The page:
When a boardroom diversity push runs into cultural norms

May 18, 2021, 12:49 PM UTC

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Good morning, Broadsheet readers! Child tax credit checks will hit parents’ bank accounts in July, General Catalyst bets big on ‘civic tech,’ and the UAE’s boardroom diversity push is off to a slow start. Have a great Tuesday.

– Slow start. Countries across the globe are trying to increase the share of women on their public company boardswith good reason. Nations like the U.S. and U.K. are starting from points of modest representation: women account for 29% of S&P 500 boards and 34% of FTSE 350 directors.

And then there is the United Arab Emirates, where women account for 4% of board members at firms on the country’s two major stock exchanges.

That’s quite a hole to dig out of, but the UAE is giving it a go. In March, Securities and Commodities Authority announced that all listed companies must have at least one female director.

Two months in, there’s been no rush of female director appointments. In fact, women have made up just four of the 23 new board appointments since the new rule was announced, according to Bloomberg.

One reason for the sluggish progress may be cultural expectations that didn’t vanish overnight. Fatma Hussain, the only woman on the board of Dubai-based logistics firm Aramex PJSC, told Bloomberg that some women are hesitant to take roles that require late nights or lots of interaction with men. Hussain says some of the women she’s interviewed have asked their parents for permission before accepting an offer because “there are many males.”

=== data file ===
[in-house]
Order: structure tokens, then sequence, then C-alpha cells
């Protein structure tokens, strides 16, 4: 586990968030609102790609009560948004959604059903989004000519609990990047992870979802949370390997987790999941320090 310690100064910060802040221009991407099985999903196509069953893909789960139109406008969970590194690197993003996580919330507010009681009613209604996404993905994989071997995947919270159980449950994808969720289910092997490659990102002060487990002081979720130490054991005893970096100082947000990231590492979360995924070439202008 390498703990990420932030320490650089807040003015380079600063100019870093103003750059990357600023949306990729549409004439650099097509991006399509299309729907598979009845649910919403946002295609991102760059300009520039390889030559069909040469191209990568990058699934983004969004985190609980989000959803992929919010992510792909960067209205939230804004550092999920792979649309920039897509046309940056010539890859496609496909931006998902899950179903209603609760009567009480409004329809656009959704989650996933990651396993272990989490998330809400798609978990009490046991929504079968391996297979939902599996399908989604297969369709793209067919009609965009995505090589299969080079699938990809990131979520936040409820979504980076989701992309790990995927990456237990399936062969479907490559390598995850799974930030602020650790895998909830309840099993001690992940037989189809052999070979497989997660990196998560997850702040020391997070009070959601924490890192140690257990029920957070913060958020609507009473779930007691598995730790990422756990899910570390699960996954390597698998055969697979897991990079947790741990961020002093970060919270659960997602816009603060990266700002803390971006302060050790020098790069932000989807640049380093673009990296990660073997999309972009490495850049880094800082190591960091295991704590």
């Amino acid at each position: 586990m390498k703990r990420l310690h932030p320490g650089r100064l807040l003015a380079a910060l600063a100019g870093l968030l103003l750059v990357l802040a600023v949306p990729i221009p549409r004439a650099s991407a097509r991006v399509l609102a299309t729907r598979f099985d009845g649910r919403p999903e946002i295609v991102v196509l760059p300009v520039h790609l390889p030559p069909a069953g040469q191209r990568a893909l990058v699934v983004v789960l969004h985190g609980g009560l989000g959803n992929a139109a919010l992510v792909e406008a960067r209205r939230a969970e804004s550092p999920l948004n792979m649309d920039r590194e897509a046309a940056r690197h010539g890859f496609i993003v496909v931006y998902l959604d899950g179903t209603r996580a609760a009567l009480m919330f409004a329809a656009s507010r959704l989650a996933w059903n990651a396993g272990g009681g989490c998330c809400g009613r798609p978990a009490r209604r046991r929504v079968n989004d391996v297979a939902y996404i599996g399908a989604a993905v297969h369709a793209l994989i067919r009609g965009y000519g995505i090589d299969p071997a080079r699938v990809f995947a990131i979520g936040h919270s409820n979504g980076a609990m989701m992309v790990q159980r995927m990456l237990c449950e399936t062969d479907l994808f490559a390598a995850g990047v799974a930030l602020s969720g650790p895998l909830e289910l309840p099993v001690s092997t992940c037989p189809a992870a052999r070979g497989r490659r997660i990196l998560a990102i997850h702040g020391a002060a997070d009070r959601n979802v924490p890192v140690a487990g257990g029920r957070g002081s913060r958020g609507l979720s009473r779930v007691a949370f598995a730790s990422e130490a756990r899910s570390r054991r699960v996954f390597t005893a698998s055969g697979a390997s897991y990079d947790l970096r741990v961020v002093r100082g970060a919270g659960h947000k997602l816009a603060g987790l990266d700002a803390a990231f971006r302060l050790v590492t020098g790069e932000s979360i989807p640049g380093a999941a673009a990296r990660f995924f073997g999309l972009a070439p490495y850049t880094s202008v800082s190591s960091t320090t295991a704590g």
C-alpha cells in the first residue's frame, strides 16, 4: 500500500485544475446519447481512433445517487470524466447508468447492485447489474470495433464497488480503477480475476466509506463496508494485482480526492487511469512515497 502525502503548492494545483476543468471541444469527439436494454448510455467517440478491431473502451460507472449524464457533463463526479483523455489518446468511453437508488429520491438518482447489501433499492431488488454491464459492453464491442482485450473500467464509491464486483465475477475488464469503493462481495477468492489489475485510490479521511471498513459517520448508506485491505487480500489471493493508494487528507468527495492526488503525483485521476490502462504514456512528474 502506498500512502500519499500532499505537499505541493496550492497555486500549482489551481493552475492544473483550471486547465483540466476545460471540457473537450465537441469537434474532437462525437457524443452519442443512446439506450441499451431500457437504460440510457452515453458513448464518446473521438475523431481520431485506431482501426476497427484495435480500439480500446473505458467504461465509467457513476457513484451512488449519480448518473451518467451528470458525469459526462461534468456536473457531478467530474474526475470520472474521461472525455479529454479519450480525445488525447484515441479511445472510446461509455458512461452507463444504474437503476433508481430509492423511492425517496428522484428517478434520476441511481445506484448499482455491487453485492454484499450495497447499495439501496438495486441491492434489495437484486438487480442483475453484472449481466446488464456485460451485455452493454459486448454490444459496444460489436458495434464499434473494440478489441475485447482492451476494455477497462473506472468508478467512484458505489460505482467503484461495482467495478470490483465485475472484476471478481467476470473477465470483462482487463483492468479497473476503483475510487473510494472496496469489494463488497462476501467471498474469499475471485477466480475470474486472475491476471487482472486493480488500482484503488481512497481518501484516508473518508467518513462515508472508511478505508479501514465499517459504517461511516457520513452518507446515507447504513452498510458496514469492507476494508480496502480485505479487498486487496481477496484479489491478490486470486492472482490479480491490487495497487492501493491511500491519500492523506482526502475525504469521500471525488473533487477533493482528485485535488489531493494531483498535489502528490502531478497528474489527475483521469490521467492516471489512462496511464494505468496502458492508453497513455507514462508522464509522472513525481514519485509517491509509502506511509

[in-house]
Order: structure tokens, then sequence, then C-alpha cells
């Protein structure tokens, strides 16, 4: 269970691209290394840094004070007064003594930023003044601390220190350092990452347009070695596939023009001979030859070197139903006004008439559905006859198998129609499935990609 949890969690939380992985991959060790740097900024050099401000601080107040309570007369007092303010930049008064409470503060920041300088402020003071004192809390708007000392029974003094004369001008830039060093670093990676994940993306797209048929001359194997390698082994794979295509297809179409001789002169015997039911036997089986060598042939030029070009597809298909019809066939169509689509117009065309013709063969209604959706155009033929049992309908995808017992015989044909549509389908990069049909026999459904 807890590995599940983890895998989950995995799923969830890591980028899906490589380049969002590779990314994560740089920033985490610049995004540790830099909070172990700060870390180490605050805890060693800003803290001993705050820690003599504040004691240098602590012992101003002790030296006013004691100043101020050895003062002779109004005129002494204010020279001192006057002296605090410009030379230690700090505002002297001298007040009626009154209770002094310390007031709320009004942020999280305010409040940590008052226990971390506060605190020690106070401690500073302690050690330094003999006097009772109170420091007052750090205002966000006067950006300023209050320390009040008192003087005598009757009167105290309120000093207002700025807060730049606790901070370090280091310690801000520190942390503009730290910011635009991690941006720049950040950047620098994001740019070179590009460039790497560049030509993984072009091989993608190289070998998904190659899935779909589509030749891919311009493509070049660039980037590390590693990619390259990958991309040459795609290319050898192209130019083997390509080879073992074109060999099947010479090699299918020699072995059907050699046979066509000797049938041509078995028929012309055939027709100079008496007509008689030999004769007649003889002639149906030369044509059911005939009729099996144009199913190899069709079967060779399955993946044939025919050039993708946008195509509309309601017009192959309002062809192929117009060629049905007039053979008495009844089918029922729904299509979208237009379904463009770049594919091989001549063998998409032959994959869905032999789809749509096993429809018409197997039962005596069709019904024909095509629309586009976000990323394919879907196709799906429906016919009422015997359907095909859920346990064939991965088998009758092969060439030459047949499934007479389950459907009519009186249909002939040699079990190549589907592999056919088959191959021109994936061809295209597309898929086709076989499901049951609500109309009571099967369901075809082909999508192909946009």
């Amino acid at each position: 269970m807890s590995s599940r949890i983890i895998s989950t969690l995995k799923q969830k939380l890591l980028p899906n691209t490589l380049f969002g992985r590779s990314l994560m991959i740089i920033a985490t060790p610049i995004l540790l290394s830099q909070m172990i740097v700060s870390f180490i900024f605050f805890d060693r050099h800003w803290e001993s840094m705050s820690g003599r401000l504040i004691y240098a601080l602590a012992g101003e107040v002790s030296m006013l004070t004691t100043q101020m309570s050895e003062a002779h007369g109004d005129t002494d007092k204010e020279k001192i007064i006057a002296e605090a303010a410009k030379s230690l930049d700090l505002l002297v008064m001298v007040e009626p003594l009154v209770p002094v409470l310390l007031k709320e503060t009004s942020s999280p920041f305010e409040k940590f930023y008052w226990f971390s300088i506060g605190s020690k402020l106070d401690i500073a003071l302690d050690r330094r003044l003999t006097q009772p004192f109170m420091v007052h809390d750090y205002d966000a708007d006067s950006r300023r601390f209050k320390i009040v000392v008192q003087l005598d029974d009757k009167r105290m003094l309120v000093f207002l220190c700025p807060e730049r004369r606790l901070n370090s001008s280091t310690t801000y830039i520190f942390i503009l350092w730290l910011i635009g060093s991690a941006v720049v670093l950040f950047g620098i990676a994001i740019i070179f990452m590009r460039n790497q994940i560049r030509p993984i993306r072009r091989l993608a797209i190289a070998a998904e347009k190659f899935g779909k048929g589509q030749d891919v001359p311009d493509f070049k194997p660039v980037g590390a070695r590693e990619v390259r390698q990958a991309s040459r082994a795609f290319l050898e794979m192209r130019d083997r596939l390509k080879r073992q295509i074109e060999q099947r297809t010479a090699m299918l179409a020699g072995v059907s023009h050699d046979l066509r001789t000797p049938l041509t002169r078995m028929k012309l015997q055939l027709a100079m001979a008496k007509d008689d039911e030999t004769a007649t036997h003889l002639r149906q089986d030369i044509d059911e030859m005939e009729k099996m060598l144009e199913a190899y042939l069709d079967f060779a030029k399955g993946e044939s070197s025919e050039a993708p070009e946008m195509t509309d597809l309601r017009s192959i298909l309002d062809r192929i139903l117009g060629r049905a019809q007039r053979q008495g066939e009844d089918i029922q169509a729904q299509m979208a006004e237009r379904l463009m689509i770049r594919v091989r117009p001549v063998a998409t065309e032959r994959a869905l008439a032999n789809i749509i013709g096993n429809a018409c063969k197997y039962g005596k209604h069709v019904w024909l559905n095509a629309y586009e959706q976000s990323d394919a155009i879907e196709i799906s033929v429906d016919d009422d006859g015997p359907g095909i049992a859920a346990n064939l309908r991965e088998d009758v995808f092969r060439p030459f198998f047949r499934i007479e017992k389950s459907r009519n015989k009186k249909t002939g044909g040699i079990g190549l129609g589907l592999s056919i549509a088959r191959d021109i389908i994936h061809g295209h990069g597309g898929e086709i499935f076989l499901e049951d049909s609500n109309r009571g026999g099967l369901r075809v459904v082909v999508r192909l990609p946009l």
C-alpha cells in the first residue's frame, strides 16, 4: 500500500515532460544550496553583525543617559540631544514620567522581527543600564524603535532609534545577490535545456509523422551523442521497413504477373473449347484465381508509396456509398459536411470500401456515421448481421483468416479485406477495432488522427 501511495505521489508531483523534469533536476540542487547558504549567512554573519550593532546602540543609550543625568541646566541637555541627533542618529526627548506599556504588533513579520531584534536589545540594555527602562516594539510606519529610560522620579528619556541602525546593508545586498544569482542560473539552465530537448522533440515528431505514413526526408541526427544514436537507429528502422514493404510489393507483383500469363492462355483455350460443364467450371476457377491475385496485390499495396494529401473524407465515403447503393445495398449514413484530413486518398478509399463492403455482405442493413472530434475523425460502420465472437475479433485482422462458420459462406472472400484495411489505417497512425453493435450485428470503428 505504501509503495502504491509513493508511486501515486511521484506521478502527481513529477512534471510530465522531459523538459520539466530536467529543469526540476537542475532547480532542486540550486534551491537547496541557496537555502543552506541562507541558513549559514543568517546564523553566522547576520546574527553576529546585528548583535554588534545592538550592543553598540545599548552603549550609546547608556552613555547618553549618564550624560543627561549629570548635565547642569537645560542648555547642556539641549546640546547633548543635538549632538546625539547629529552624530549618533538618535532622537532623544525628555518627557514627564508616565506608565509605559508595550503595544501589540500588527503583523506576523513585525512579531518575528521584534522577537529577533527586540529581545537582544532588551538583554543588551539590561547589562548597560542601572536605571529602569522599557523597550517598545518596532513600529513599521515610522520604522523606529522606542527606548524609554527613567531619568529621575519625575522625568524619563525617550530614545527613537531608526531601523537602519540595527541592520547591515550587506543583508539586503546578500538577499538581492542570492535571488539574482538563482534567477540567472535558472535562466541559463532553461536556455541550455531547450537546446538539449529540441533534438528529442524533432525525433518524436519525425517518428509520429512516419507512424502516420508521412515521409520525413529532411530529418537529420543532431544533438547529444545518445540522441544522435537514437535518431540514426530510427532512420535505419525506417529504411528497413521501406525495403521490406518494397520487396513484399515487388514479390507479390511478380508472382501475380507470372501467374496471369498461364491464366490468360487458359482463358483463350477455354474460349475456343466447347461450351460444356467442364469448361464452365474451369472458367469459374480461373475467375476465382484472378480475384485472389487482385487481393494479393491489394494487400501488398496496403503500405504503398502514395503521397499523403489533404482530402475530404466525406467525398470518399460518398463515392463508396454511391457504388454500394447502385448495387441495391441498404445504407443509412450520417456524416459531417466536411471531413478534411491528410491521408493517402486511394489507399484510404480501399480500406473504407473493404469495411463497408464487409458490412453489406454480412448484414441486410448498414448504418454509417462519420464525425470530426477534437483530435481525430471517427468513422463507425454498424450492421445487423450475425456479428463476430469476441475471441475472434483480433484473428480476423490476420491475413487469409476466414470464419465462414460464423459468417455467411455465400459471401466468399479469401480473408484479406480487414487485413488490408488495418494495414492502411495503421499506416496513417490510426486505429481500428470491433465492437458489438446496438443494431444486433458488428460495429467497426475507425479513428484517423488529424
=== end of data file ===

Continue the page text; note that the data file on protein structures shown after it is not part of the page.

Even with such hurdles, the UAE seems serious about enforcing its new rule. Penalties for non-compliance may range from warnings to a fine to referral for public prosecution.

We know from places like India that gender quotas are not a perfect solution. And the case of the UAE is a good reminder that any boardroom diversity push must consider societal contexts that might stymie progress and figure out how to accommodate such norms—or push back against them.

Claire Zillman

The Broadsheet, Fortune’s newsletter for and about the world’s most powerful women, is coauthored by Kristen Bellstrom, Emma Hinchliffe, and Claire Zillman. Today’s edition was curated by Emma Hinchliffe


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